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Single Parenting: Child Behaviour and the Home

By: Sarah Edwards - Updated: 12 Feb 2017 | comments*Discuss
Home Chores Stress Child Family

If you have been living as a family, and a couple, then you'll have been used to dividing up all household chores and duties. However, now you are on your own you will have to rethink your old routine and start planning for how you will manage your home as a single parent.

Routine will help

You will notice changes in your child’s behaviour, but it is really important to try and maintain some kind of routine - even around mundane things like the household chores. Remember that you will have to manage your child’s behaviour alone from now on, if your house is a place that is stressful and disorganised this will affect how well you cope.


However, the first thing to remember is that your priority should NOT be the cleanliness or tidiness of your home. Although you may think it’s really important, they will be other things that demand a lot of your time and energy, and a little bit of dust or an unmade bed will soon become very low down your list of priorities!

Stress free is the key!

Although housework doesn’t need to be your reason for living, there is no doubt that certain things do have to be done and for many people, living in an untidy and disorganised environment is not healthy and can become quite stressful, therefore we need to find some balance between being a domestic god or goddess and having a life!

Getting organised!

If you are living in a home surrounded by children’s toys, dirty laundry and a sink full of washing up then chances are you are either not coping very well, or you just don’t care. Either way, keeping your home in a basically clean and tidy state is achievable - it doesn’t have to be a show home and it doesn’t have to be stressful, it’s all a matter of being as organised as you possibly can.Getting into a routine of washing up, folding laundry and putting it away and encouraging the children to tidy their toys up before bed are all simple tasks and if everyone pulls together to help, it will make a big difference to the way you live. It also means that you are not entirely responsible for everything, and spreading the load, even a little bit, will help you as well.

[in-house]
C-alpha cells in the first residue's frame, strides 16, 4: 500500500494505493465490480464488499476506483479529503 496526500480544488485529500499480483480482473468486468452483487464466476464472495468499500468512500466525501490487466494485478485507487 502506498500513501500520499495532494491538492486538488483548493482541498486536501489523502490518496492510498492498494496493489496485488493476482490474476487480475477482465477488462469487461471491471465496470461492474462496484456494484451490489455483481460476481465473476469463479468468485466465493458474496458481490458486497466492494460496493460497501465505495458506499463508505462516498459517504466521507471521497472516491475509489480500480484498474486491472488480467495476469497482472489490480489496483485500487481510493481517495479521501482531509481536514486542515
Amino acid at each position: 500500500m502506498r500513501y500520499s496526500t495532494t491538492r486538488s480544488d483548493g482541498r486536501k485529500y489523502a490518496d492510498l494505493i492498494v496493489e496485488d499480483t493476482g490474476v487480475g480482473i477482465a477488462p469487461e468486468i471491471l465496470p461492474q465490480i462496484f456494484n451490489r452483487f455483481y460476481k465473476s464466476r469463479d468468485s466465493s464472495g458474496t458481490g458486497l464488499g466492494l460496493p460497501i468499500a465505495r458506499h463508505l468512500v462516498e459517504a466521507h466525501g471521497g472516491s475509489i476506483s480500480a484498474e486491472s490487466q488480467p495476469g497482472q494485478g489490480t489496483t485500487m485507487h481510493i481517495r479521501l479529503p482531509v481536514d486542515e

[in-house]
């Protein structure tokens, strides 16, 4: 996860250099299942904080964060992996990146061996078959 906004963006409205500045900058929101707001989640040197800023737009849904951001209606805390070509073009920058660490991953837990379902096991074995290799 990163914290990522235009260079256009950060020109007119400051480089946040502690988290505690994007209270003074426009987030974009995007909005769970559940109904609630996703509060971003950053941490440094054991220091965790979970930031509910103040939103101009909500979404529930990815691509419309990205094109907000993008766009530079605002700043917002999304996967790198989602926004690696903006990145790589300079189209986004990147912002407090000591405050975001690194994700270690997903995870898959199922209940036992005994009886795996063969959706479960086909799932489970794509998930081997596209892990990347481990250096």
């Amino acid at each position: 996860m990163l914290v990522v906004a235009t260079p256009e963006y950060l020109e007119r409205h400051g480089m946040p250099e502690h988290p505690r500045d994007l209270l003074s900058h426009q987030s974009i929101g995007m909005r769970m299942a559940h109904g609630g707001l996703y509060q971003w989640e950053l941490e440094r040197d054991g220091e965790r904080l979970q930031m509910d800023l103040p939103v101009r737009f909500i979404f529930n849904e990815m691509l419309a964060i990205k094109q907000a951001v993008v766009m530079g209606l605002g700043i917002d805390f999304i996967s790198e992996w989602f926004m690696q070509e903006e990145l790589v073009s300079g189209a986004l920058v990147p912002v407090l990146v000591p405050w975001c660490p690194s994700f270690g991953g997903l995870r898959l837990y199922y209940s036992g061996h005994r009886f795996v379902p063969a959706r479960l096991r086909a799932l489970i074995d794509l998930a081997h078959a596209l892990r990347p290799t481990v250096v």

• If the housework is piling up and you are working all day and just can’t physically do everything yourself, then it is time to take action.
  • If your children are old enough to understand, then call a family meeting and explain why you are tired and stressed and ask them to help you.
  • Draw up a family rota with tasks, days of the week and everyone’s name clearly marked on it. When each task has been done, tick it off because this makes you feel really good!
  • If your children are very young and you are finding things really difficult, ask a friend for help. Perhaps once a week they could help you organise your house, and you could do the same for them.
  • A tidy, clean house is a pleasant and stress free place to live, but none of us are perfect and you must not put yourself under unnecessary pressure in the pursuit of being perfect because it just won’t happen. Your friends and family will understand if they turn up and the breakfast dishes still haven’t been washed-they are coming to see you, not to inspect your house!

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My 3yr old started showing really bad behaviour problems.
Pops xx - 12-Feb-17 @ 7:36 PM
I have a 5yr old boy who is now considered as a flight risk at school when they have school trips etc as his outbursts are really bad he assaults the teachers and other children runs away in school opens fire doors to escape the teachers have told me they can't cope with him as we don't know why he is like this his mood changes in seconds and can last a very long time he is to be seen by our local gp soon to see if they will refer him but I'm worried they will put it down to being a kid basically his teachers and I can see the anger and frustration in him when he has a outburst he doesn't have many friends as he wants to be on his own most of the time he had a bond with a teacher in nursery but now in primary he can't find the bond with any of the teachers like he did at nursery. Iv I have done parenting classes and followed them through I'm a single mum both my kids are classed as disabled.
Emz - 4-Nov-16 @ 11:56 AM
My 4 year old has scarily violent outbursts. She even tried to strangle me in the street. She does things that are so dangerous im scared she will hurt herself. Shes very strong. plz help
missr36 - 26-May-15 @ 1:04 PM
Hi looking for some advice,I have a 13 yr old daughter who is very aggressive and tbh out of control,hee outburst are terrible and quite scary how can I control them tia x
tifferz - 17-May-15 @ 9:30 PM
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